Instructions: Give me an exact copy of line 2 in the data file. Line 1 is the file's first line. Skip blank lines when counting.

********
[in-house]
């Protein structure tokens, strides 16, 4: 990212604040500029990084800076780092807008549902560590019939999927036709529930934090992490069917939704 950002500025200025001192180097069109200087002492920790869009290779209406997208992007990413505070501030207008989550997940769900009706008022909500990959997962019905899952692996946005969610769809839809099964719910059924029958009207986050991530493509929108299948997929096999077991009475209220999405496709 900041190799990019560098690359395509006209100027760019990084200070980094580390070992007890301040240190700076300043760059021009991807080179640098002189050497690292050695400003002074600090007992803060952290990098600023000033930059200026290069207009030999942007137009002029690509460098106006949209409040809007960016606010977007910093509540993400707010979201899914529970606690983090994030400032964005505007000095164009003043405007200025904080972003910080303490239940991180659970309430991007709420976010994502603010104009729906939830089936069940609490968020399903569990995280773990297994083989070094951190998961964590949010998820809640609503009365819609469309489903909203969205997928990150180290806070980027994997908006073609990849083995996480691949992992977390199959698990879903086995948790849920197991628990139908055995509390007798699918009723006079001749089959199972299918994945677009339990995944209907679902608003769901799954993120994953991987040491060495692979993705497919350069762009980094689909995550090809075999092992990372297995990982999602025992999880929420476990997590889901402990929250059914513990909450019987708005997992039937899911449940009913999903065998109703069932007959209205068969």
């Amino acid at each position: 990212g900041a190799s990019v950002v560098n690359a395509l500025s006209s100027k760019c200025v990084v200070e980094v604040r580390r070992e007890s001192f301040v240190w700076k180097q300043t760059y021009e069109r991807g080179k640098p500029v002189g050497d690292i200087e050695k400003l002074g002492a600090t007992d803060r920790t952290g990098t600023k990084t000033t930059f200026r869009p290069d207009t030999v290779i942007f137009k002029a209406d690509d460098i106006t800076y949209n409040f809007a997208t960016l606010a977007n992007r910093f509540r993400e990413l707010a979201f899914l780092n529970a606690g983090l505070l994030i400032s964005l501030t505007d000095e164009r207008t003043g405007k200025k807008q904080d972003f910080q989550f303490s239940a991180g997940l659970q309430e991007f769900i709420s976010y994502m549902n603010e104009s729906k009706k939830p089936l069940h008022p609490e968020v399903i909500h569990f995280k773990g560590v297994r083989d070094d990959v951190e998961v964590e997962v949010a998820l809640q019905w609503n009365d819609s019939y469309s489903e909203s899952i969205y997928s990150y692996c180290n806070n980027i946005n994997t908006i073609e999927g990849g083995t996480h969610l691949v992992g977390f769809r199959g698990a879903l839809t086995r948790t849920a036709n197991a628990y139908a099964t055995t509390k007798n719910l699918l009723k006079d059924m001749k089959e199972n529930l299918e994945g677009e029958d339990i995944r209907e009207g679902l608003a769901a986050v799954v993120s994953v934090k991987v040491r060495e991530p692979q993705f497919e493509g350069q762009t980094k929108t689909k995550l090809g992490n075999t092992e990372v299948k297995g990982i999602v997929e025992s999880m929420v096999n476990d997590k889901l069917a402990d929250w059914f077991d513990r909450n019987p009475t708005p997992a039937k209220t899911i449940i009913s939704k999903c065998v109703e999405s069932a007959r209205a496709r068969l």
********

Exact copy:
């Protein structure tokens, strides 16, 4: 990212604040500029990084800076780092807008549902560590019939999927036709529930934090992490069917939704 950002500025200025001192180097069109200087002492920790869009290779209406997208992007990413505070501030207008989550997940769900009706008022909500990959997962019905899952692996946005969610769809839809099964719910059924029958009207986050991530493509929108299948997929096999077991009475209220999405496709 900041190799990019560098690359395509006209100027760019990084200070980094580390070992007890301040240190700076300043760059021009991807080179640098002189050497690292050695400003002074600090007992803060952290990098600023000033930059200026290069207009030999942007137009002029690509460098106006949209409040809007960016606010977007910093509540993400707010979201899914529970606690983090994030400032964005505007000095164009003043405007200025904080972003910080303490239940991180659970309430991007709420976010994502603010104009729906939830089936069940609490968020399903569990995280773990297994083989070094951190998961964590949010998820809640609503009365819609469309489903909203969205997928990150180290806070980027994997908006073609990849083995996480691949992992977390199959698990879903086995948790849920197991628990139908055995509390007798699918009723006079001749089959199972299918994945677009339990995944209907679902608003769901799954993120994953991987040491060495692979993705497919350069762009980094689909995550090809075999092992990372297995990982999602025992999880929420476990997590889901402990929250059914513990909450019987708005997992039937899911449940009913999903065998109703069932007959209205068969």